Read more abbout Deandre Hopkins Contract.
Deandre Hopkins family
Due to the public nature of his sport and the relatively infamous family that he’s a member of, Hopkins’ family history is very well known.
Hopkins was raised by his single mother, Sabrina Greenlee, with whom he has a strong relationship. He credits her for his success. She held two jobs throughout his childhood and worked at an automotive factory.
In July 2002, Greenlee had a boiling concoction of lye and bleach thrown on her by Savannah Grant, age 24. Greenlee had caught her boyfriend having an affair with Grant. The attack resulted in the skin rapidly peeling off her neck, face, and back. Her boyfriend picked her up, placed her in his vehicle, and dropped her off at a nearby gas station. The gas station attendant called 911, and Greenlee was rushed to a hospital and later flown to Augusta, Georgia, where she was placed in a medically induced coma for three weeks and had skin grafts applied to her face. Greenlee suffered burns over 17 percent of her body. Her attacker was charged with assault and battery with intent to kill and received a 20-year sentence. She has been incarcerated since 2003. Hopkins' mother was left completely blind as a result of this attack.
Hopkins' father, Harris Steve Hopkins, died in a car accident on I-85 when DeAndre was five months old, leaving his mother to raise him and his three siblings. The November 1992 car accident happened when DeAndre's parents were returning from visiting family in Atlanta. The elder Hopkins' Ford Mustang GTS hydroplaned on the rain-soaked road after making a turn and flipped three times before striking a guardrail on the driver's side. While DeAndre's mother escaped with minor injuries and a concussion, the elder Hopkins succumbed to his injuries eight days later. At the time of his death, Harris Hopkins was 25 years old.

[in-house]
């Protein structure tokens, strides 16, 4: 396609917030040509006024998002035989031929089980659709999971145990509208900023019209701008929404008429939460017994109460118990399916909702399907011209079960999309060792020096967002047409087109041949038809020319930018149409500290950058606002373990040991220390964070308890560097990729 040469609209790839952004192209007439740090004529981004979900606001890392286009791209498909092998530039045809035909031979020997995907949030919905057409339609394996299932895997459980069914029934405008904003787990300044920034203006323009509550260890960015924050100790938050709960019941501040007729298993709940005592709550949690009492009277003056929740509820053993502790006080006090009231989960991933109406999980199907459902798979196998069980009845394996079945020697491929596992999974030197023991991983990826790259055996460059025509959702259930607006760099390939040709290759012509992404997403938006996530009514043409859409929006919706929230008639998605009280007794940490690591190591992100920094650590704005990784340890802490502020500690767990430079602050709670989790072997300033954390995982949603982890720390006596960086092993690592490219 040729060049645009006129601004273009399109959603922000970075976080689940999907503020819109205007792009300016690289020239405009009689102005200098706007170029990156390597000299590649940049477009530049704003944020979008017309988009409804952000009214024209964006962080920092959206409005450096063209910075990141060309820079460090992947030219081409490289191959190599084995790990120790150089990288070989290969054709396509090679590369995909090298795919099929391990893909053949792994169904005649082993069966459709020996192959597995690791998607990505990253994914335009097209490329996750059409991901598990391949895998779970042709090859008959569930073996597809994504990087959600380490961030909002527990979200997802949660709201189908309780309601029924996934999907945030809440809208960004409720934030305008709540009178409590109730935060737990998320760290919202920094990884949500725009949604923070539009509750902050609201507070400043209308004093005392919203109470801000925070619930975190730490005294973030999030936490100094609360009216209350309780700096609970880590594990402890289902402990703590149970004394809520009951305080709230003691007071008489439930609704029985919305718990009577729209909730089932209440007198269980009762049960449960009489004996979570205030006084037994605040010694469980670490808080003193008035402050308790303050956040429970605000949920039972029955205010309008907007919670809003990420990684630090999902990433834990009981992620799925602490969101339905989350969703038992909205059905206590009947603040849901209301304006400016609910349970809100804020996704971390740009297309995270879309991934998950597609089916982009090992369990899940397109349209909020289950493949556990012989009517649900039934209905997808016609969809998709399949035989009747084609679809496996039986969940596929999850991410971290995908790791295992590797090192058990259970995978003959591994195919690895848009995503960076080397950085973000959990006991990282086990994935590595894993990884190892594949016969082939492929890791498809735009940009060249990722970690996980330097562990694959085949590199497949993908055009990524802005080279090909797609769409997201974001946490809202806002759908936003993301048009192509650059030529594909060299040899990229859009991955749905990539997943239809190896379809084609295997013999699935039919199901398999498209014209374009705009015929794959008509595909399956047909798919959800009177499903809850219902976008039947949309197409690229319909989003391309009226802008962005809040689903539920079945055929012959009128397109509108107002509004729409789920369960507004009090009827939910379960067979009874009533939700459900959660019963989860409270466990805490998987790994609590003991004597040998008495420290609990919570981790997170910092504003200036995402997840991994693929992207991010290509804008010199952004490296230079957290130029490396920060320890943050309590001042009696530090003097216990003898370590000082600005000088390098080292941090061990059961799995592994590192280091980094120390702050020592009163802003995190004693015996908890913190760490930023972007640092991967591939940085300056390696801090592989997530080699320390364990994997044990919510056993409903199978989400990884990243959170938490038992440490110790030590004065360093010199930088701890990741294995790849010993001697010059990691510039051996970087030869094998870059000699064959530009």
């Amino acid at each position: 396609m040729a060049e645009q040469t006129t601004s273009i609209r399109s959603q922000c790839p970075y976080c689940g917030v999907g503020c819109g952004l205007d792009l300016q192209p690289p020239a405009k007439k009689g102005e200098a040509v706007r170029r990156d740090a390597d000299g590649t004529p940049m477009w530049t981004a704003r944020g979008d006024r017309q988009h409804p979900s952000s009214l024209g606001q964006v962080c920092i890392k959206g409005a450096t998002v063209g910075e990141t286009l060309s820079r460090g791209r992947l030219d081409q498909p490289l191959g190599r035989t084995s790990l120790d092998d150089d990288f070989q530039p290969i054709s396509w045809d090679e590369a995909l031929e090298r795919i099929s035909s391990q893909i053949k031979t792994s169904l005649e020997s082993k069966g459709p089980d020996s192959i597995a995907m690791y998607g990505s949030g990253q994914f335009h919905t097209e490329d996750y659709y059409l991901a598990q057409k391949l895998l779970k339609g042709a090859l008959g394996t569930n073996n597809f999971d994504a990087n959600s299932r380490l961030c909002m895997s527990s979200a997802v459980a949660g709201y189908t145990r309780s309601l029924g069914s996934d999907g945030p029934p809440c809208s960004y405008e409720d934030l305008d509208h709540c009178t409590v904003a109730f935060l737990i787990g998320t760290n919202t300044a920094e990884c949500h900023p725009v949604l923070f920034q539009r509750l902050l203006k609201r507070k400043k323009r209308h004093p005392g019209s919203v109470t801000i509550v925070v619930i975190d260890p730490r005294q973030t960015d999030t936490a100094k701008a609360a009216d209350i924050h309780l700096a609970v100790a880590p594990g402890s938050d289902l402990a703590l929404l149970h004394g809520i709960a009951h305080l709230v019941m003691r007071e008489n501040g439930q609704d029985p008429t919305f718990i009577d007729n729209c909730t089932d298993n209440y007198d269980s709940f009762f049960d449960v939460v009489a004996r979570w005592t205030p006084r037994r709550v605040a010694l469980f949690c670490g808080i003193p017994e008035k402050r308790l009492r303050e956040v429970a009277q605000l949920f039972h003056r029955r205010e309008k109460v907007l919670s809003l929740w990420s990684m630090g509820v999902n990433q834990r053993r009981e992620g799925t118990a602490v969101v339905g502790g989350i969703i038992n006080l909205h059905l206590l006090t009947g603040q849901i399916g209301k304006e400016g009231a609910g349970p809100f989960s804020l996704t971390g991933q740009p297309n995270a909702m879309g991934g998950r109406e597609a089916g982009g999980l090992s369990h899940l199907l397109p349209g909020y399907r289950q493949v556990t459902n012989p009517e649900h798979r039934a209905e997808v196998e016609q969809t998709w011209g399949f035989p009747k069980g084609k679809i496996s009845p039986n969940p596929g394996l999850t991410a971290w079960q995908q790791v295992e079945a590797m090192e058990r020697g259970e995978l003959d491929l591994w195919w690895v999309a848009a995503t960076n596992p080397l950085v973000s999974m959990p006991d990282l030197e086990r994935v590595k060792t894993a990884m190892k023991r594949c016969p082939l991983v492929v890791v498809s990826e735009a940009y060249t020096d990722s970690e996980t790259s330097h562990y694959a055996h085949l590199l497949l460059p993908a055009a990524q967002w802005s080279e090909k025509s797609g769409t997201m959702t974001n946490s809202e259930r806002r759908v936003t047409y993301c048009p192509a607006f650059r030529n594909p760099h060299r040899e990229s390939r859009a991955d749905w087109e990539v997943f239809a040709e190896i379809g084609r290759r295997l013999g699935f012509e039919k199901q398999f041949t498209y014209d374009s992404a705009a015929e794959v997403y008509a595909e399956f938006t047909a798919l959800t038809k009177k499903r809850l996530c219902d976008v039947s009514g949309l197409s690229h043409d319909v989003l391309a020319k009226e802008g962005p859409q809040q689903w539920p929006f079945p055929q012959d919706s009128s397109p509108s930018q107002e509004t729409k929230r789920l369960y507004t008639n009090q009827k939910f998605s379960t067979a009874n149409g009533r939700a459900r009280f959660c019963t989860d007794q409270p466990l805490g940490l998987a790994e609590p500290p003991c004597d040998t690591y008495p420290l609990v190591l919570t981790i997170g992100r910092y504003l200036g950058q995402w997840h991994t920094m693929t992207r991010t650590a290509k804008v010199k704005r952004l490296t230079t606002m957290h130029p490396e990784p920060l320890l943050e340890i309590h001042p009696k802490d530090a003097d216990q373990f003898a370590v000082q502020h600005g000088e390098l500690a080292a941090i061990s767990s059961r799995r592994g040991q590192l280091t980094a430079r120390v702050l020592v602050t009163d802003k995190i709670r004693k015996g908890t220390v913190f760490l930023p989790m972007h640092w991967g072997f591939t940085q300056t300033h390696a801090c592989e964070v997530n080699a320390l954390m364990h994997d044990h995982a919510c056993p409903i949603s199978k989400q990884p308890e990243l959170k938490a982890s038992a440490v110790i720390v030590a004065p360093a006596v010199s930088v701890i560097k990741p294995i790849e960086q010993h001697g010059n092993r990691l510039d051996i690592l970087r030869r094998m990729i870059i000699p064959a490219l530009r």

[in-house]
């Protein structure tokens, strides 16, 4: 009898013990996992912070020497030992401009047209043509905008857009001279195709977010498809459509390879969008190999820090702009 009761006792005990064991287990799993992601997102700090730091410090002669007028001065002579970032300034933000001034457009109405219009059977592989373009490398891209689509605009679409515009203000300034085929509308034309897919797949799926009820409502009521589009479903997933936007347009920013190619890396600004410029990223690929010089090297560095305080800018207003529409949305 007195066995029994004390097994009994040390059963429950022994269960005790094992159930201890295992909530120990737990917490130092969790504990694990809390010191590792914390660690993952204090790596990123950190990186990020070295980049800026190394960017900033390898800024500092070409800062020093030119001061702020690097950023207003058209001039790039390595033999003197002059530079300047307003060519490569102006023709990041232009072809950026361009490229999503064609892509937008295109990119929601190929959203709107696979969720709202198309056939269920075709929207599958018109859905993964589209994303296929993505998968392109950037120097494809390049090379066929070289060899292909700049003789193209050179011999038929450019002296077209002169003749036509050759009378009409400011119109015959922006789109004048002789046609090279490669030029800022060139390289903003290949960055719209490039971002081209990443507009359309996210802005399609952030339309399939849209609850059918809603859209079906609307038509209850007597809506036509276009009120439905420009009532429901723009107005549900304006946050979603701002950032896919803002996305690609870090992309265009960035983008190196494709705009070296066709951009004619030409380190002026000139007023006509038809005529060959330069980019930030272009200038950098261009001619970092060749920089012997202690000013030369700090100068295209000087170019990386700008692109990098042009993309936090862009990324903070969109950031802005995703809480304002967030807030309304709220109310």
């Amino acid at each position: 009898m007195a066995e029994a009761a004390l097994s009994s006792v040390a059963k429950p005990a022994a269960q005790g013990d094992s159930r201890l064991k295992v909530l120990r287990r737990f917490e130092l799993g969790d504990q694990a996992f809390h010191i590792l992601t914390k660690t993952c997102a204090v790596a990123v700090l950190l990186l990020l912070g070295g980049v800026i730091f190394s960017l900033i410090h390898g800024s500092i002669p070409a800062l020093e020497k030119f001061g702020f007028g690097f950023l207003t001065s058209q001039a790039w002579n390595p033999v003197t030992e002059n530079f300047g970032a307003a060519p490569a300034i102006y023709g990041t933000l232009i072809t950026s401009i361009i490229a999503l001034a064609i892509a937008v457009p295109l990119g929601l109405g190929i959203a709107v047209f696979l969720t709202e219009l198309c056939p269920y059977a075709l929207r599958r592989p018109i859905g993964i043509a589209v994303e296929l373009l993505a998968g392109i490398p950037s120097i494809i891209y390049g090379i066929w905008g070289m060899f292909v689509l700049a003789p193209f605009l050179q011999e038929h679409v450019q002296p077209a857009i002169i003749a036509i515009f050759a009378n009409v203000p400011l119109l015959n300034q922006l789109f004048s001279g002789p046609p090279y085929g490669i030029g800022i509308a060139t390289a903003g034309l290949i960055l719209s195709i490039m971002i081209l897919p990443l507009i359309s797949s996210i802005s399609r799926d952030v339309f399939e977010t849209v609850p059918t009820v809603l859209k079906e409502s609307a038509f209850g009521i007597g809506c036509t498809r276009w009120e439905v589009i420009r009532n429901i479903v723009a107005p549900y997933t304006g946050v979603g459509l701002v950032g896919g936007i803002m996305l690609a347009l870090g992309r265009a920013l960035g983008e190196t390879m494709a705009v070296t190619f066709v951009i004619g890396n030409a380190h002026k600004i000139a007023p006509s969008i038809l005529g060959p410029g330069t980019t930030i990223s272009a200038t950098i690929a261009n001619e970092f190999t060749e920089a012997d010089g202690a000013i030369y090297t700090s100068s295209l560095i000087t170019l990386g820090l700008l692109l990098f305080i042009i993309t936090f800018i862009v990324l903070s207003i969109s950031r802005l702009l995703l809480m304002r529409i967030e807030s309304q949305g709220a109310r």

Hopkins' uncle on his mother's side, Terry Smith, played wide receiver at Clemson and went undrafted before having a brief professional career with the Indianapolis Colts on their practice squad from 1995–1996. His time in the NFL was marred by knee injuries that ended his career. In 1997, Smith was shot and killed by Atlanta police after forcing his way into his estranged wife's home and stabbing her. Police opened fire after Smith defied multiple orders. Close friends and former teammates said Smith was nonviolent but that his behavior had changed in the months leading up to his death. Smith played for Clemson from 1990-1993 and finished his collegiate career as the all-time leader in catches (162) and receiving yards (2,681). He was named the Tigers' MVP for the 1993 season and was known for his game-winning touchdown in the 1993 Peach Bowl, defeating Kentucky with seconds left.
Another uncle on his mother’s side, Russell Smith, died before DeAndre was born, at age 12 in 1985. He died in a car driven by his newly-wed uncle when it flipped while Russell was standing up in the open sunroof. His uncle and other passengers in the car survived.
Hopkins also has three siblings, two sisters and one brother. His two older siblings, Kesha and Marcus, are from a previous relationship his mother had. His older sister, Kesha Smith, is a Southern Wesleyan University graduate. In 2014, she moved to Houston where she is a basketball trainer and a slot receiver for the Houston Energy of the Independent Women's Football League. His younger sister, Shanterria Cobb, signed a letter of intent in the spring of 2016 to play basketball at Texas Southern University. She was a three-time all-region selection in basketball at D.W. Daniel High School. His older brother, Marcus Greenlee, was a standout football and basketball player in high school and briefly attended Georgia Military College.
Hopkins is a Christian. He grew up going to church with his mother and was baptized one day after practice at Clemson in 2012. Hopkins has said, “My faith is a big, big thing for me. It is a major part of my life ...” and “No matter how hard life can get, you can never give up. Just work hard, live right, and have faith in the Lord.”